Virginia Woolf

I have always avoided Virginia Woolf. I thought she was depressing and complicating and bizarre (not that she isn’t, but I thought all the worst of her for it, why was I such a reading-prude?? Beats me.). This avoidance was most likely because I tried reading “To the Lighthouse” by myself and didn’t get all those undertones and symbolic nuances she put in there. To me it was a weird story. I saw the movie, “The Hours” starring Nicole Kidman, and I didn’t really get it either, and I vaguely remember thinking it was depressing. Well anyway, through my uni years, I’ve somehow managed to avoid having to read any V. Woolf, too (you know, those old professors get carried away on lengthy tangents and some works end up having to be cut out of the syllabus and it always happens to be a Woolf work). This year, it was almost cut out again, but, at the last minute, it was reinserted and Graeme Greene’s “The Destructors” was taken out instead (which I’m totally okay with since I did an in-depth analysis of it in high school – I vaguely remember thinking that the kids’ idea of creation was destruction or something like that – plus, I was getting increasingly curious about Mrs. Woolf).

People in my class didn’t really enjoy “The Death of the Moth”. They were all, like, “this is boring”, “she comes to such a depressing conclusion”, “she wrote this before she committed suicide by putting rocks into her pockets and walking into the river”. I thought it was a beautifully written essay, where the life of a moth becomes the muse for which the writer can project her thoughts and observances about human life. I thought she was just being practical, of course the moth’s gotta die. Everything living dies. But the difference is that Woolf emphasizes the nature of life with the presence of death. Death focuses how we value our life. See? Virginia Woolf won me over with this essay. I’ve gone from studiously avoiding her to obsessively looking for more insight about her (did you know there is only one recording of her voice?). And now, I’m defending her.

“The Death of the Moth” started me off hunting for more Woolf-y things. I read her essay on “How should one read a book?” and other works. I’ve come to really enjoy her stuff now. She’s not judmental, she’s observant, she’s slightly removed, yet I feel connected to her writing, I feel like she’s subtly guiding my thoughts in one direction and prompting me into self-reflection, too. I also feel some sort of sincerity in her writing, as if she really seeks to put her true thoughts into paper, no matter if they end up contradicting each other a little. Maybe it’s her use of stream of consciousness that’s seducing me.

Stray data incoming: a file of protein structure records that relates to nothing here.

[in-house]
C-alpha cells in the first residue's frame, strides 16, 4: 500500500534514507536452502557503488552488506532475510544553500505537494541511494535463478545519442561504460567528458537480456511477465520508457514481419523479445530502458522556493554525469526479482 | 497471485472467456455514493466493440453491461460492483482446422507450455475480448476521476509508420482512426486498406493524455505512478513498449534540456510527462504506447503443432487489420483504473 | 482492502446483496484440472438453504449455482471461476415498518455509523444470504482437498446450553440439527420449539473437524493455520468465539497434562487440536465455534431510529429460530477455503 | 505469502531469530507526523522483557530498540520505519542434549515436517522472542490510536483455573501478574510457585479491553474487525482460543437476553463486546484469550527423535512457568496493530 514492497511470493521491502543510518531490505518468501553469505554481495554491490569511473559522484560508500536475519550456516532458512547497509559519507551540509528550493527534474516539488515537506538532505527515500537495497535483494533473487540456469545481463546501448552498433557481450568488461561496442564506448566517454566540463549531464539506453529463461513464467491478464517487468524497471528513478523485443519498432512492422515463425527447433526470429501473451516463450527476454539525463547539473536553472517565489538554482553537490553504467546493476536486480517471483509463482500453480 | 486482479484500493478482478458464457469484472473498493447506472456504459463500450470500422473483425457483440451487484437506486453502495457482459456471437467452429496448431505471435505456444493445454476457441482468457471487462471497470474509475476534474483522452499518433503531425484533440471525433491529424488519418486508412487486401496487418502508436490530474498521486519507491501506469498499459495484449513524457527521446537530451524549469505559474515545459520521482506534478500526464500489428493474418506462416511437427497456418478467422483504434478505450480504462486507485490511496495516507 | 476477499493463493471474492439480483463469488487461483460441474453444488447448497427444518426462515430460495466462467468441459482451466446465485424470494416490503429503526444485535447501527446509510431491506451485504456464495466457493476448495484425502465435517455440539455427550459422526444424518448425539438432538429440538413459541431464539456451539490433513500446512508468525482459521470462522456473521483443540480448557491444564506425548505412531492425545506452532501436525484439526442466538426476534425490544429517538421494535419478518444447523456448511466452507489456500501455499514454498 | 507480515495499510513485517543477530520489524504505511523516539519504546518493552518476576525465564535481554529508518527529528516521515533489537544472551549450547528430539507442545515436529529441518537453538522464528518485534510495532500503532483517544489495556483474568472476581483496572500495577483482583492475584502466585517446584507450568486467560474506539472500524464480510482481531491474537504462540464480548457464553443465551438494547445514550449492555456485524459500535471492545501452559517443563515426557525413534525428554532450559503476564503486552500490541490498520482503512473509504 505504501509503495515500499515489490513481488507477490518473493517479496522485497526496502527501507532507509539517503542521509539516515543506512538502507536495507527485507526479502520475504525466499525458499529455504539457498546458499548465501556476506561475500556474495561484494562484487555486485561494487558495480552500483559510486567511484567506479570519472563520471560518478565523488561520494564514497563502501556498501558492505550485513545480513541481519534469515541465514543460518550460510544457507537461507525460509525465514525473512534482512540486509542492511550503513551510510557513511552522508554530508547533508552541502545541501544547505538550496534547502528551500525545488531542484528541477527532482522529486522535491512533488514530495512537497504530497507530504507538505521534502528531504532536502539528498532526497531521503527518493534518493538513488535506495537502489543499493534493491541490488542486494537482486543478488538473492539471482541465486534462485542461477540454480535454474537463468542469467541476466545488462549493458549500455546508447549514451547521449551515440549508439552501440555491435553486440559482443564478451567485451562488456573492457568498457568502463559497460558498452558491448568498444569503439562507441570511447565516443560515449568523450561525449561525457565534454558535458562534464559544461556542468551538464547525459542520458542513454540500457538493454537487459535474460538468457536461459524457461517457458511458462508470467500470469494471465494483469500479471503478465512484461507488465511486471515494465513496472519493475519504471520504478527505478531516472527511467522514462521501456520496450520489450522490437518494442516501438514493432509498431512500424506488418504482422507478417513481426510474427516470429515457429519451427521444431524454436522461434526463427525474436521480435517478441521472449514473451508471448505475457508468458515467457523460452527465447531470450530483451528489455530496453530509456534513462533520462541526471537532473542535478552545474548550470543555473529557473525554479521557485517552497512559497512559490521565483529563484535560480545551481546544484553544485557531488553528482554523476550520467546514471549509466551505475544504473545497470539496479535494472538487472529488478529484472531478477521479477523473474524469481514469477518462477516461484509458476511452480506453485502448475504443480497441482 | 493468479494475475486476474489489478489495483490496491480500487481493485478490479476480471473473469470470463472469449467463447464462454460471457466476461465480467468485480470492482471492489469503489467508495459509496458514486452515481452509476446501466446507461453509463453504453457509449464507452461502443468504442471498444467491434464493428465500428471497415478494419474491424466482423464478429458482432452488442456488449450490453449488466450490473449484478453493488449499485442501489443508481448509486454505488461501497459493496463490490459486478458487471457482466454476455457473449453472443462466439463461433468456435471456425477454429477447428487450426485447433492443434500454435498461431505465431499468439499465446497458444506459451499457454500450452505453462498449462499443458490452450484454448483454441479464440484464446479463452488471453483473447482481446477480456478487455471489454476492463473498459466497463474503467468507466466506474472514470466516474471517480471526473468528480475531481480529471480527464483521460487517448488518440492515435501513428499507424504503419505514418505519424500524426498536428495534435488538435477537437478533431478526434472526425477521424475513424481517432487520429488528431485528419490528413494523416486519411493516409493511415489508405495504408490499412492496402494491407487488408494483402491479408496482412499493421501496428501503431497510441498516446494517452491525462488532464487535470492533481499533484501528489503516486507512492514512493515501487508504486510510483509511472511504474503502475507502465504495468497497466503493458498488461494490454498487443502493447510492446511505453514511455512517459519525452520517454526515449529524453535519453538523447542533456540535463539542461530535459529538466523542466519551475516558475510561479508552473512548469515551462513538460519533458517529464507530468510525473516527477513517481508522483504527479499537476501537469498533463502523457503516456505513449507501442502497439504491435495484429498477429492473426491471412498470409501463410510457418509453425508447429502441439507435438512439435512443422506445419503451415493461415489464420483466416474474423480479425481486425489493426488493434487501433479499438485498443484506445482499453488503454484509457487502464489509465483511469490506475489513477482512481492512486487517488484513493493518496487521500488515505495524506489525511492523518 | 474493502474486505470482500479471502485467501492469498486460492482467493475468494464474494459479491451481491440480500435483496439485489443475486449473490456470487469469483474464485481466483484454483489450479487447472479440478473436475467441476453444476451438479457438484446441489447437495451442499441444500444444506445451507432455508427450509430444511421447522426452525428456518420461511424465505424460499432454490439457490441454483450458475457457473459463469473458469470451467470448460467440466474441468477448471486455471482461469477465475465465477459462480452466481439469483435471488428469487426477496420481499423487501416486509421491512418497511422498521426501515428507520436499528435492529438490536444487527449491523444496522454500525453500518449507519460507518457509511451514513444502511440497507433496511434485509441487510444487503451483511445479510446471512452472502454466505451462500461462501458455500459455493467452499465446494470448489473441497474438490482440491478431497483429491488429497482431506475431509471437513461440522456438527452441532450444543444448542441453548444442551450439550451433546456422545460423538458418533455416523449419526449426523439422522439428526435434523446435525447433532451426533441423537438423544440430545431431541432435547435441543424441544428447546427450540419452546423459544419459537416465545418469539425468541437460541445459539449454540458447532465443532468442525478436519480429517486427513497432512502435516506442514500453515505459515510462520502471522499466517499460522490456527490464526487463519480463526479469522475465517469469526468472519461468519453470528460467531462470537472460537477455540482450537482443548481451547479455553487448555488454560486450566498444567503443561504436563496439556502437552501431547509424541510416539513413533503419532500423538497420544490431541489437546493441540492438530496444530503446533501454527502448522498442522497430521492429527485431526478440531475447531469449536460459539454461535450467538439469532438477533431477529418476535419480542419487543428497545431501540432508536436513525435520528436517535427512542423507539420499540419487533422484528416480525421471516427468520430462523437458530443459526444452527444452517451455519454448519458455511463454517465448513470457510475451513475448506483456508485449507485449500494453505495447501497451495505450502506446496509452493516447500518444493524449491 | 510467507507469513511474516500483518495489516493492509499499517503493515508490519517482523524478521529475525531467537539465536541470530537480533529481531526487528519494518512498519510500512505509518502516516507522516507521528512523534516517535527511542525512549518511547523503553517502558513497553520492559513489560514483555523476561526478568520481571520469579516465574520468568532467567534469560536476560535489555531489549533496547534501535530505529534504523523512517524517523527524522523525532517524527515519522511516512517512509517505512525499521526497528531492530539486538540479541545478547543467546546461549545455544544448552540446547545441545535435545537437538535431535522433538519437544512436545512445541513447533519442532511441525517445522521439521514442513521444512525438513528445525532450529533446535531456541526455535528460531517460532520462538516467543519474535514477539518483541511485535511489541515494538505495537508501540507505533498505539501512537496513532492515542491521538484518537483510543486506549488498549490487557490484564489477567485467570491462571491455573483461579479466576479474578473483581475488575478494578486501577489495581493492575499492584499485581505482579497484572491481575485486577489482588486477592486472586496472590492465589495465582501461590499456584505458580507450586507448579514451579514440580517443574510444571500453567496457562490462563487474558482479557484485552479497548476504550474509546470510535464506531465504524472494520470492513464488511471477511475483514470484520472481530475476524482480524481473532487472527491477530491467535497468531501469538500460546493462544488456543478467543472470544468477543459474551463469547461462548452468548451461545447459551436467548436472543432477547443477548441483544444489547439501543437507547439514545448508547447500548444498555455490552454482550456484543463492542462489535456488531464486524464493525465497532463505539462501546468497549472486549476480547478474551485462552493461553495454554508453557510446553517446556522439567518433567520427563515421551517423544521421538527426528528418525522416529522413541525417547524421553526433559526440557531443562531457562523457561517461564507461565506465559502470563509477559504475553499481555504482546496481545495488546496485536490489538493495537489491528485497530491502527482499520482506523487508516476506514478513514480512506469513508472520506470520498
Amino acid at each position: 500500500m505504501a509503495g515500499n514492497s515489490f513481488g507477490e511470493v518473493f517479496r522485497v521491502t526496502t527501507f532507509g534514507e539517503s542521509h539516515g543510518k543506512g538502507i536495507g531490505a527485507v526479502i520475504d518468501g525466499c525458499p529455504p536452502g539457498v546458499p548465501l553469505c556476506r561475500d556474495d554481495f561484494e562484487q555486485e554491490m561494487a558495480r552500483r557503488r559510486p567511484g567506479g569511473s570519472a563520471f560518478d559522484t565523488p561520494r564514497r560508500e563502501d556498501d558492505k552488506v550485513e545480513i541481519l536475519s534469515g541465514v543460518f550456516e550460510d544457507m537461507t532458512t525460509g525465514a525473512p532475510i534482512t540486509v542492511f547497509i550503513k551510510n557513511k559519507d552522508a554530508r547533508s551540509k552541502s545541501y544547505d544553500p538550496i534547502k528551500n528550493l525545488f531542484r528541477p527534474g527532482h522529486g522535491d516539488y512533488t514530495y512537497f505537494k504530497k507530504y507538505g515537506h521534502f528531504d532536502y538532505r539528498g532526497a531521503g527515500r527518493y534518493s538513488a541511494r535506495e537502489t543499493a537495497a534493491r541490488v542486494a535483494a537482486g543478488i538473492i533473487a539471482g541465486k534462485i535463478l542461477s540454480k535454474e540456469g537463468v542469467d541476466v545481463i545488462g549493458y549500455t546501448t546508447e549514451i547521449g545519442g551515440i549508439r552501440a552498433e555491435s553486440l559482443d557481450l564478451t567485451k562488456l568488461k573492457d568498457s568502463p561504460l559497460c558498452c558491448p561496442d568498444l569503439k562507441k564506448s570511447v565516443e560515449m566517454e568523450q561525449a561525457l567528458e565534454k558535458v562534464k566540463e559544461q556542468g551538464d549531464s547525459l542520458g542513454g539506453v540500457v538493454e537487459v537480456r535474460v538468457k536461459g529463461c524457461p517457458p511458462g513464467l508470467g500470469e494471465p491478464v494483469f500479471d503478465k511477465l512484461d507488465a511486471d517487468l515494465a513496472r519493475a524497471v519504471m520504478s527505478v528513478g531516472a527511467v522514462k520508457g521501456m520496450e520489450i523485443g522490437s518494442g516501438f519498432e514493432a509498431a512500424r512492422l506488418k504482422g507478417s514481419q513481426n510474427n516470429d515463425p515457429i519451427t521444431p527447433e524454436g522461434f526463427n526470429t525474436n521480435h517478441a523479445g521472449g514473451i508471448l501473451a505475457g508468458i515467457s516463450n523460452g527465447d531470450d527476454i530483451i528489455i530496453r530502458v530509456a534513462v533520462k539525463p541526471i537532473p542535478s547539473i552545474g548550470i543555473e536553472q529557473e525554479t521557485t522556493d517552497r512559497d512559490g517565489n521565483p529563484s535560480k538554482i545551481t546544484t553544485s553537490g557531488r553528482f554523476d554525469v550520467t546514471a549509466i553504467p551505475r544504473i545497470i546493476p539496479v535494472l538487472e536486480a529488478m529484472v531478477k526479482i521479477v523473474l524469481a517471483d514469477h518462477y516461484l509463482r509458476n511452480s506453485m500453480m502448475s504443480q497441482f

1. Hey lady, long time no see!

    I’ve read a few essays by Virginia Woolf, to analyze for a prose class, and then virtually nothing else. I struggle a lot with stream-of-consciousness prose. What’s her voice sound like? Nice to listen to? Toni Morrison, not one of my favorite writers, has a positively gorgeous speaking voice. I could listen to Toni Morrison talk all day.

  2. What Jenny said! *waves*

    I haven’t had much luck with Woolf’s fiction (though I plan to try again with Orlando), but I love her non-fiction. A Room of One’s Own and The Common Reader are wonderful!

  3. Have you tried Mrs Dalloway? It is complicated but so beautifully in depth into the protagonist’s personality in a moment of crisis. Depressing? Life is never easy and the best literature I’ve read is about tragedy or drama. Anyhow, no, Mrs Dalloway choses life in the end. I loved Michael Cunningham’s THE HOURS, too. It is a great book. Have you read it or you only saw the movie?

  4. I second Michael Cunningham’s The Hours, and it has made me all the more curious about Virginia Woolf as a woman and a writer, as well as a woman suffering from such a terrible illness.

  5. I think I am in the position you were in a few years back.

    I read Mrs. Dalloway and I didn’t mind it, but it never actually resonated with me, like it does for others.

    I find so much introspection rather difficult to take.

    I saw “The Hours”, and I liked the movie, but again it was just way too depressing for me. I also just could not accept the lady who abandons her son.

  6. Jenny – I’ve never read Toni Morrison! Which of her works did you enjoy the most? In the recording, Virginia Woolf has an interesting accent. She speaks deliberately and reverently and doesn’t really overwhelm you with her opinions, but slowly gets you to see her point.

    Nymeth – *waves back* I’m still here…sheepish smile….I have to make my way through my Virginia Woolf anthology one of these days.

    Maria Grazia – I only saw the movie, the Hours. I think I’ll have to read the book and re-watch the movie. I may have been too immature and impatient to really understand that movie back when I saw it.

    Mariel – Yes! All these things are making me speculate more and more about Virginia Woolf and want to find out more about her life.

    Nishita – Have you tried reading Virginia Woolf since then? I’ve never read Mrs. Dalloway but I have a copy of it! You know, I don’t think I like too much introspection usually either, but right now I’m okay with it and how Virginia Woolf uses it.

  7. HONEY, it is really the aim of virgie ( virginia woolf) to be prerogatively vague, because her style has something to do with her story, plus the fact the roller coaster ride of the words are the primary essence of her style, intertwining of the ideas, the fixating bluishness of her wanderings are like ” whew…. what the crap has happened n this lady”… bizzare, transgressive, very progressive…

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